We were a bit surprised to see the limited number of apps preloaded on the Yoga tablet 10. Some of the apps pre-installed on the tablet include Norton Mobile for warding off virus and malware attacks; Navigate 6, a navigation app; AccuWeather, an app to track the weather conditions; SHAREit, an inter-tablet content transmission app; Kingsoft Office Suite, for creating and editing MSOffice files, and Skype for having video calls over Wi-Fi. However, the Norton Mobile app is not completely free and users need to pay for using the premium features of the app.
The Lenovo Yoga Tablet 10 also comes preloaded with host of Google apps such as Gmail, Google Search, Google+, Hangouts, Google Maps, Play Books, Play Movies and TV, Play Store and YouTube.
Performance/ Battery Life
The Lenovo Yoga Tablet 10 is powered by a quad-core MediaTek chipset (MT8389) clocked at 1.2GHz along with 1GB of RAM. There is 16GB of inbuilt storage, which is further expandable up to 64GB with the help of microSD card.
Without any doubts, the Lenovo Yoga Tablet 10's specifications sound quite acceptable on paper. But unfortunately, the same is not the case in real life performance. We found the tablet lagging in launching some apps. Admittedly, the lag is not that consistent but considering that a quad-core processor backs the Yoga tablet, it is quiet disappointing.
At a time when tablet manufacturers are moving towards more serious architecture and choosing Qualcomm, Exynos and Nvidia chipsets to power the devices, Lenovo has chosen MediaTek. The company has clearly compromised the hardware for keeping price of the Yoga tablet as low as possible. Thankfully, the touch experience was good on the Yoga Tablet 10.
We played some of our favourite games on the Yoga Tablet 10, including Temple Run 2, Subway Surfers, Dead Trigger, Vector and Shadow Gun, the tablet fared well, except for some odd lags at times, Overall, we got an acceptable gaming experience.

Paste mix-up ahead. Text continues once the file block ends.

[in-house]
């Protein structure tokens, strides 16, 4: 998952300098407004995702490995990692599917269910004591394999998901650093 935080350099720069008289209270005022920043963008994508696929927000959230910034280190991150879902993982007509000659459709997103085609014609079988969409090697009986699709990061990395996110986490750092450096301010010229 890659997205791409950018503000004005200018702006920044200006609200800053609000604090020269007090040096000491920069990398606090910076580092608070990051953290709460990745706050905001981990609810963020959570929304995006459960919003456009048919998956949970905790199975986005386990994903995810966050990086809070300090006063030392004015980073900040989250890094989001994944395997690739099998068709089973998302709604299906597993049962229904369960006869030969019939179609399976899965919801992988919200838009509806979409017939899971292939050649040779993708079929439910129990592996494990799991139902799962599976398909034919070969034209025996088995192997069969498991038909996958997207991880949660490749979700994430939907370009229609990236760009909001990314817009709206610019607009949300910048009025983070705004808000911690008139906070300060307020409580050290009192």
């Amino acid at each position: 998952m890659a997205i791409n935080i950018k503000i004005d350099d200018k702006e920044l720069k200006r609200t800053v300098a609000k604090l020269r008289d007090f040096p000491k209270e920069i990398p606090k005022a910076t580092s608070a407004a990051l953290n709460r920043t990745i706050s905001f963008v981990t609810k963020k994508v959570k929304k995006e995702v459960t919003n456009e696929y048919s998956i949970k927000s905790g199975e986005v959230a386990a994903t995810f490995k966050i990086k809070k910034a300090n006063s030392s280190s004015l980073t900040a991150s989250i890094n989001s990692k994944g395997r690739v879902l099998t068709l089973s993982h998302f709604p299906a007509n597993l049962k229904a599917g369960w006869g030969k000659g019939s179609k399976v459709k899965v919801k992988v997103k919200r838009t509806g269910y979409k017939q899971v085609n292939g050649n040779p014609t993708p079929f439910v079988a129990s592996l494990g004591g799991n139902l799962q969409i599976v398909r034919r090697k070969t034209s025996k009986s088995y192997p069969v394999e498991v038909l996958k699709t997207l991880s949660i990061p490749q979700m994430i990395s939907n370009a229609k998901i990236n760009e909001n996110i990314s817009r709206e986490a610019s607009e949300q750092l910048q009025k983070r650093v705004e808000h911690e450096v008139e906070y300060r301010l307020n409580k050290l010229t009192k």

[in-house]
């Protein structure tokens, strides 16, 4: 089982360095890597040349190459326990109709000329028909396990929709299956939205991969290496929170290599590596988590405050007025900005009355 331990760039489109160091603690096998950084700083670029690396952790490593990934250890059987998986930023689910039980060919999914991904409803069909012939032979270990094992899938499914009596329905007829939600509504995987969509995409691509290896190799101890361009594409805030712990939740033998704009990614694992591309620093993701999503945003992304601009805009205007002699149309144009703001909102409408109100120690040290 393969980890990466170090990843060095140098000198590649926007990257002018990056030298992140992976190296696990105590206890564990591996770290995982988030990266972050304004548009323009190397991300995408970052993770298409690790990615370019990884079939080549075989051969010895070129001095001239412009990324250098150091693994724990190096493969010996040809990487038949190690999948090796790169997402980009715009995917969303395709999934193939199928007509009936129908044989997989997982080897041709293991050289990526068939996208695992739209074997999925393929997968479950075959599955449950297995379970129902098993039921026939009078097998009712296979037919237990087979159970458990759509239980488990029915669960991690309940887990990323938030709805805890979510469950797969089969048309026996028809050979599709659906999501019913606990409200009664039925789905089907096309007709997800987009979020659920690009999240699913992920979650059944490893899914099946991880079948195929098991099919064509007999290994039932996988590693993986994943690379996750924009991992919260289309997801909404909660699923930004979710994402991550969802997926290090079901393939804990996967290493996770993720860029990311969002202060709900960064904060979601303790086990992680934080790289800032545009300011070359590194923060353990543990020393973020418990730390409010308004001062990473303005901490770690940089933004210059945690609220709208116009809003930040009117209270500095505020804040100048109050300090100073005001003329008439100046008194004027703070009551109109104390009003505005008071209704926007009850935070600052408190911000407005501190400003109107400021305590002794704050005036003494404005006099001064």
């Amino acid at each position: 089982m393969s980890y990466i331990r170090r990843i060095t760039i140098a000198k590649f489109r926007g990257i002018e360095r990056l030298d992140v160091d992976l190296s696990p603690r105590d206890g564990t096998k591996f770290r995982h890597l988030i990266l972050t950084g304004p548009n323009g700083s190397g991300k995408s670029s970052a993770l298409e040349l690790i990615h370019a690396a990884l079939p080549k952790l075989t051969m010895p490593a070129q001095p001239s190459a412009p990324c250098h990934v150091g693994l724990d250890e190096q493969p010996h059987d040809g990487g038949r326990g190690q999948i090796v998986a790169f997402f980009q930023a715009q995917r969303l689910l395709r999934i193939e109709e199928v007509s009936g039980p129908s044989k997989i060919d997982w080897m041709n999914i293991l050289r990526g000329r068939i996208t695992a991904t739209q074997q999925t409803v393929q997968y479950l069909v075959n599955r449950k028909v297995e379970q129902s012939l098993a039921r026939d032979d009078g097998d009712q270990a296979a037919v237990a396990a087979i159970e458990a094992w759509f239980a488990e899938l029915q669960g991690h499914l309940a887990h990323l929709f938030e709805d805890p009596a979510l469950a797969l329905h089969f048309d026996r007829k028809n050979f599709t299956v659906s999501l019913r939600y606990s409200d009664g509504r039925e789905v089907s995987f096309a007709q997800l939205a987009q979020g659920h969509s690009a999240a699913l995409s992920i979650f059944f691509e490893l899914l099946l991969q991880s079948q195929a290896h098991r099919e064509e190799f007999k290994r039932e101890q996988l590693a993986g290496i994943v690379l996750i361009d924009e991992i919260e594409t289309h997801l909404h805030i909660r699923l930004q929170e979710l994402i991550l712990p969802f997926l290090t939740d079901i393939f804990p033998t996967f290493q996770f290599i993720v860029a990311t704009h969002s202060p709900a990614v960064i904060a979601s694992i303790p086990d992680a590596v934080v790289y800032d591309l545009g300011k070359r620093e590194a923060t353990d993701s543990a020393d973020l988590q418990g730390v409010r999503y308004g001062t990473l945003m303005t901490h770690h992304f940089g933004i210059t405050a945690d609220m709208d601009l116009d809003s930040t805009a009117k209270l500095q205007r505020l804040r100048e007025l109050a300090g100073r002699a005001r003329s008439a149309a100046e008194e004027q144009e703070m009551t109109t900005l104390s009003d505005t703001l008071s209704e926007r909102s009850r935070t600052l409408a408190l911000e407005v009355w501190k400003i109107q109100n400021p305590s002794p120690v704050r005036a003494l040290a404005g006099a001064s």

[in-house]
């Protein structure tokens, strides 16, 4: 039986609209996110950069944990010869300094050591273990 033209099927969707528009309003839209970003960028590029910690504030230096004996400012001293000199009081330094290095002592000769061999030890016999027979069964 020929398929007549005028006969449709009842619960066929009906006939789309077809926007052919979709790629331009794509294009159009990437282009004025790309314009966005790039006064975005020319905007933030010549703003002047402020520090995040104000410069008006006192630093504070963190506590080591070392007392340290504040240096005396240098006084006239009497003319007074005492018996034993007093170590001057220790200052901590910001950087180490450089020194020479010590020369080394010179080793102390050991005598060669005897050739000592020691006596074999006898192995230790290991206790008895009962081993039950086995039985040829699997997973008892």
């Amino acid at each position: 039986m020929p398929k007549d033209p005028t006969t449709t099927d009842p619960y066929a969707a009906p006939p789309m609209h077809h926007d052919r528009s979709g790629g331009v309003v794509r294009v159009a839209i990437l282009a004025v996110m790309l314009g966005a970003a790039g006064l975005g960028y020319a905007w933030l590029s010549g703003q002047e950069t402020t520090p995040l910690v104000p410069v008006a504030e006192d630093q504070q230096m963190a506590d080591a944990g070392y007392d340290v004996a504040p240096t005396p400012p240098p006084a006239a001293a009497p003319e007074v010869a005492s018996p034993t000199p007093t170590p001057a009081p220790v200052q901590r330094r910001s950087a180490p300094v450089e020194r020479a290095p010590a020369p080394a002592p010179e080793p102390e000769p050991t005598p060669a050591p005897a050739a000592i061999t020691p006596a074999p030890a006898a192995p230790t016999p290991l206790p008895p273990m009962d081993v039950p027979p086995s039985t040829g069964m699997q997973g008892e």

However, the biggest compromise for playing games for longer periods on any device, a tablet or a smartphone, is the battery backup. But thankfully, the company has equipped the Yoga Tablet 10 with huge 9000mAh battery and that delivers. The Yoga Tablet 10 in our rundown video playback tests lasted for more than 8 hours of continuous video playback. The company claims that the Yoga Tablet 10 can deliver up to 18 hours of browsing, although we couldn't test this.
The Yoga Tablet 10 was able to playback all popular formats including MKV, MP4, MOV and AVI. Further, the tablet played full-HD videos with minimal fuss and thanks to the 10-inch large screen size, watching movies is a pleasure. Lenovo has not included its music player, but has instead decided to stick with Google's own Play Music app. The music player does not come with too many tweaking options but offers acceptable experience through earphones/ headphones. Unfortunately, we cannot say the same for the dual-front speakers. The dual speakers are powered by Dolby Sound but give average sound quality. We played some music on the Yoga Tablet 10 through the speakers, and at loud volumes the sounds seemed to break.